GLRPPR Sector Resource: E-waste in NZ, CANZ report, July 2006 - Web version.pdf (application/pdf Object)
E-waste in NZ, CANZ report, July 2006 - Web version.pdf (application/pdf Object)
The average New Zealand household has two or more television sets and more than one
computer, representing a total of over seven million electronic devices.1 Their eventual
disposal represents a potential toxic threat to our environment. Combine this with computers
outside homes, and the e-waste challenge increases to 16 million devices, including 10 million
cathode ray tubes (CRTs). In 2005, 830,000 new televisions and computers were sold. Many of
the newer TV and computer products are less toxic to the environment, but few are benign and
all will need to be disposed of when they too reach end-of-life.
This is a challenge and a threat that New Zealand cannot ignore. Most of the 10 million TVs
and computers use a cathode ray tube (CRT) as the display device, and in this component alone
there are numerous toxic materials, including lead, barium, beryllium, cadmium, hexavalent
chromium, selenium, mercury and arsenic to name a few. Furthermore, the plastics used in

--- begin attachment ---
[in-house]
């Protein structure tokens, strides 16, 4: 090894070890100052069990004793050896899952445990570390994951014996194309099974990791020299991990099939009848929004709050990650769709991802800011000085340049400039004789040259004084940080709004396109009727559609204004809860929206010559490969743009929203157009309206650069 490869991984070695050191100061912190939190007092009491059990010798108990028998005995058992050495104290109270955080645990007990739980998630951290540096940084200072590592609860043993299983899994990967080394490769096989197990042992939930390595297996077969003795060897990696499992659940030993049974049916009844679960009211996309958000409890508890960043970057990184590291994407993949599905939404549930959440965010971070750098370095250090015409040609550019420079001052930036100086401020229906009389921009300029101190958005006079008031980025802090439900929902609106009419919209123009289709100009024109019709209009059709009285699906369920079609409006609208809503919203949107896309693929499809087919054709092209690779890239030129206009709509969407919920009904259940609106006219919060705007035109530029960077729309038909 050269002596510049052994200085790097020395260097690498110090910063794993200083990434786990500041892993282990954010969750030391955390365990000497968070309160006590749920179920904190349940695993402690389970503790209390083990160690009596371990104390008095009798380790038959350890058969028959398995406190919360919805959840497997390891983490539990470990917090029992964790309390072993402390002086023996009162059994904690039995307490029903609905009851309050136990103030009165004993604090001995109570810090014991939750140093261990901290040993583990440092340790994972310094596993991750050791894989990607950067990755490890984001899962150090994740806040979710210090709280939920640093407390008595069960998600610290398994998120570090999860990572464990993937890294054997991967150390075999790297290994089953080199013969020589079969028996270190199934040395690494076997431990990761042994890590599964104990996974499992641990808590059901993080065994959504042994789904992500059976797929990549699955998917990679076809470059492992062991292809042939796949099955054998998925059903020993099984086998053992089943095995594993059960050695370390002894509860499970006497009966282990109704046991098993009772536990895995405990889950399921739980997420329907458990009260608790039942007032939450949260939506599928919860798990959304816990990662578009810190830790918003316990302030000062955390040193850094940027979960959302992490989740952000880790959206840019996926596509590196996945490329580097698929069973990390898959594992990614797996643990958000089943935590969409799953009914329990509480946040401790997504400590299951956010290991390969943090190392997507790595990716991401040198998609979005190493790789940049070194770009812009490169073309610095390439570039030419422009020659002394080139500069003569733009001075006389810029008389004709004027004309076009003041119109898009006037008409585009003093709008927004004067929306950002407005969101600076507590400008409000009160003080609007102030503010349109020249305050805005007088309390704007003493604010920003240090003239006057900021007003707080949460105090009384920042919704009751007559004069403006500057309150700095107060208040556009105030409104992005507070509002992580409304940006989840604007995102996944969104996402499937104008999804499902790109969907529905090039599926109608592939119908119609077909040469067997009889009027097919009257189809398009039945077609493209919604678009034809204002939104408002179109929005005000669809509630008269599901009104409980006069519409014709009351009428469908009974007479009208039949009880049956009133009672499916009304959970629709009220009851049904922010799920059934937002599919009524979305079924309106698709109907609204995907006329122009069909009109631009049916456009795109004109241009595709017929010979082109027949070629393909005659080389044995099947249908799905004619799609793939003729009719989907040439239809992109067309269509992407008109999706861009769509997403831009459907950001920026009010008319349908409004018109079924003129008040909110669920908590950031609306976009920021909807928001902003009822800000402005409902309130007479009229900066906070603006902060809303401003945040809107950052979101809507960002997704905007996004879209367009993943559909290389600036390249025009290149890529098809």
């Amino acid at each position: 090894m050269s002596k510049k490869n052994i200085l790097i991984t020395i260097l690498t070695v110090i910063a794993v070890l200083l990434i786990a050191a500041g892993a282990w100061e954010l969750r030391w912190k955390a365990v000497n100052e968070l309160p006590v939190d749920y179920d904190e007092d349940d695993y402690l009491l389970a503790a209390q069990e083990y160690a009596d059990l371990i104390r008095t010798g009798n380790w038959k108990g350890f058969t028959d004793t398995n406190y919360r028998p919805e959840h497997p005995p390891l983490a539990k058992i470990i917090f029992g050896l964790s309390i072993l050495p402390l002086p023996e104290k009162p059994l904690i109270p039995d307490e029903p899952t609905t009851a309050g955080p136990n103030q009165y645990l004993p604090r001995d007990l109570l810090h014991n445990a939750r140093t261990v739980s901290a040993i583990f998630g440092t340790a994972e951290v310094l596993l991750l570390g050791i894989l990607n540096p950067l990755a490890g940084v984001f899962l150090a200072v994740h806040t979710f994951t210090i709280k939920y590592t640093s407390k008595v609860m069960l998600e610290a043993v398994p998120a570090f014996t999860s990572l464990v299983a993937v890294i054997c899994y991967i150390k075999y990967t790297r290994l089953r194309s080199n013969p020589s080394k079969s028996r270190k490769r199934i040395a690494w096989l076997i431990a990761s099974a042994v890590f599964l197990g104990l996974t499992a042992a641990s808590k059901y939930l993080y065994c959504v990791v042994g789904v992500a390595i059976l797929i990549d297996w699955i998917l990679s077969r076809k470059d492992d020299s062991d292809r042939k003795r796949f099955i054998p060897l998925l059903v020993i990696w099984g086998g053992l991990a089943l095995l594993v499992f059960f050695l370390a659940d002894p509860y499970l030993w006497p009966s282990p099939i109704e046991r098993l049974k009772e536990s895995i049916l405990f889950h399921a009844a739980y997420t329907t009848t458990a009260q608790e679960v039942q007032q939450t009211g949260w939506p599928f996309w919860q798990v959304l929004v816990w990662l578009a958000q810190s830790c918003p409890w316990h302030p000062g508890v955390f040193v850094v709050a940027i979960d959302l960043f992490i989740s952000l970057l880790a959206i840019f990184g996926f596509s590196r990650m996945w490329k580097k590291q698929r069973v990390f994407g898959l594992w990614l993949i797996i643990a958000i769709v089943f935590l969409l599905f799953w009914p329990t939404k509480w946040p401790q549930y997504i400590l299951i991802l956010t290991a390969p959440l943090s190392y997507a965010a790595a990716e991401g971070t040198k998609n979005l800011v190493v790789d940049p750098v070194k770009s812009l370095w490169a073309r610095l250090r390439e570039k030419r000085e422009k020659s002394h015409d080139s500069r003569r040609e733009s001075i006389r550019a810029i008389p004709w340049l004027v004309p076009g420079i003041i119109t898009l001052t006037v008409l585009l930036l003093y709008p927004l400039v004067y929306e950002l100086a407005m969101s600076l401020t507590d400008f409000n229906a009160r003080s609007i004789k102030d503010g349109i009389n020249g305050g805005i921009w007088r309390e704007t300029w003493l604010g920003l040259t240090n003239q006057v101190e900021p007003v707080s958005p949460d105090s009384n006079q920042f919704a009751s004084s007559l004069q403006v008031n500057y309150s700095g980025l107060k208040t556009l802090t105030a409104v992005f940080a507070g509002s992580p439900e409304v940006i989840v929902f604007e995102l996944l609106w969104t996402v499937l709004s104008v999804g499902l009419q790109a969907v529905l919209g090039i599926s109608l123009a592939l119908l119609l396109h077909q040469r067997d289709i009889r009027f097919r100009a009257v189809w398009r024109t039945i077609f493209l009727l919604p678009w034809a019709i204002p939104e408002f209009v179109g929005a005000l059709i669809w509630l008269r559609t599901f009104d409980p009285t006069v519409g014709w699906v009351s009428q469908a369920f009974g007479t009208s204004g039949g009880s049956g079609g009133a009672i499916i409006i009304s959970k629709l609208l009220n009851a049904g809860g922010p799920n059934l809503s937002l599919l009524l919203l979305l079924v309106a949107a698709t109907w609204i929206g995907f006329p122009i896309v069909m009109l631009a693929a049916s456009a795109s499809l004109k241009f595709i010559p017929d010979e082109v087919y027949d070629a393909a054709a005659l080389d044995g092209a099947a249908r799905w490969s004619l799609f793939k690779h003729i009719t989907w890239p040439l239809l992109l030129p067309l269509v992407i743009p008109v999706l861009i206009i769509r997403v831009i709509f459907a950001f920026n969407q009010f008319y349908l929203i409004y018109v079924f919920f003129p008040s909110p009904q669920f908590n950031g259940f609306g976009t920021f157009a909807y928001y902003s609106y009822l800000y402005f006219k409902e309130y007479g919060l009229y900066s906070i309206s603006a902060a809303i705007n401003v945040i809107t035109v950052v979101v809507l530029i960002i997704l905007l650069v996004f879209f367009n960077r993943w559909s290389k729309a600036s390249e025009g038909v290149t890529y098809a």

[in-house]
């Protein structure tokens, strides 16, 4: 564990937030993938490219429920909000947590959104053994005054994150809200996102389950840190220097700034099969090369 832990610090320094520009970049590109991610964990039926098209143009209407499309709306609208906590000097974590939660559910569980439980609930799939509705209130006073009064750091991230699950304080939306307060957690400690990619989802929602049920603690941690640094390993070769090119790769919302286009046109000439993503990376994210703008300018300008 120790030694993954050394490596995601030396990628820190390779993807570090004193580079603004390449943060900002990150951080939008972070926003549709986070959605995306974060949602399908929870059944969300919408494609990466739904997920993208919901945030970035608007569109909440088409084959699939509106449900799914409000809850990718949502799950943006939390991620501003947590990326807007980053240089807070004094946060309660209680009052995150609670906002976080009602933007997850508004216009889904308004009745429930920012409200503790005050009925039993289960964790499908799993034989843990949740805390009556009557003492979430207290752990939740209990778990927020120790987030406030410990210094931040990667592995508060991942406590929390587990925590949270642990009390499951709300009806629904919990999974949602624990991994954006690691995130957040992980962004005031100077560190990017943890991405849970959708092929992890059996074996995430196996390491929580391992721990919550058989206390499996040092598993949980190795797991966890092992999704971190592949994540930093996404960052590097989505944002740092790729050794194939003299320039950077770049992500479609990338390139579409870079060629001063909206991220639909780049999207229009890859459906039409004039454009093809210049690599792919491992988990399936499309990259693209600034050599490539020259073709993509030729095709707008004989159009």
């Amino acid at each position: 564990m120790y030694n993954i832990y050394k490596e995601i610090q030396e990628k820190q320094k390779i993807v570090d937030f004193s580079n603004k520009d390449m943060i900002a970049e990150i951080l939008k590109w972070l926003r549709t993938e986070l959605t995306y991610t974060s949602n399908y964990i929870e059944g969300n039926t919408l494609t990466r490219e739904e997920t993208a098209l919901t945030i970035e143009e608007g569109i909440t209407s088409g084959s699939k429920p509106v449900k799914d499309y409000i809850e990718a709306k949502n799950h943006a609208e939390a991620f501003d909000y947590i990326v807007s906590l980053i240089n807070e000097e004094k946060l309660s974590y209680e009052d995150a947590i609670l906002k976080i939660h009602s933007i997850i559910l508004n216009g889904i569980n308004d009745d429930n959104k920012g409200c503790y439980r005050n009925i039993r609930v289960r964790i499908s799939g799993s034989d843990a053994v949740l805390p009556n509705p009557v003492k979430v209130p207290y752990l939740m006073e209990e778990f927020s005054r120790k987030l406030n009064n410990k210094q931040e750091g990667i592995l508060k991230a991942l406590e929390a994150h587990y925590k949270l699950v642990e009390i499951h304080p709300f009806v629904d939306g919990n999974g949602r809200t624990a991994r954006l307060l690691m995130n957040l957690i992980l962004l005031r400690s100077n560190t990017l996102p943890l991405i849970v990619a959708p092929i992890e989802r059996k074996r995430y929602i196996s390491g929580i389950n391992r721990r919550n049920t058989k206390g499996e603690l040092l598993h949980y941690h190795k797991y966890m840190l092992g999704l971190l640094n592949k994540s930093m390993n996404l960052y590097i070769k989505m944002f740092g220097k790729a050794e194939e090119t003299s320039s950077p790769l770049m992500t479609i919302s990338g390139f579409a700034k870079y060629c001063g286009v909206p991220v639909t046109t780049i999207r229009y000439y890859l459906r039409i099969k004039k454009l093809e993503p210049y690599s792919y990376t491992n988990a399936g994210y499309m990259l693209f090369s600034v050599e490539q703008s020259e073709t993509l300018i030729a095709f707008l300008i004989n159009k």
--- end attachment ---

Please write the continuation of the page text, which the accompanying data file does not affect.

equipment casings typically contain brominated flame retardants. All of these substances are
dangerous for human beings and animals, if they are released into the atmosphere by burning
or allowed to leach into the soil or waterways.
Like other developed countries, New Zealand's track record in minimising waste is not good.
Though we have improved waste management in some sectors, the overall volume of waste
that we generate continues to grow. This includes e-waste. New Zealand has not yet focused on
solutions for e-waste, in contrast to the situation in some sectors, including paper, glass, paint,
oil, car batteries and tyres, where efforts are being made to manage the safe disposal of waste
This report aims to kick-start an industry-led response to the e-waste problem.
New Zealand Government
Date of Publication: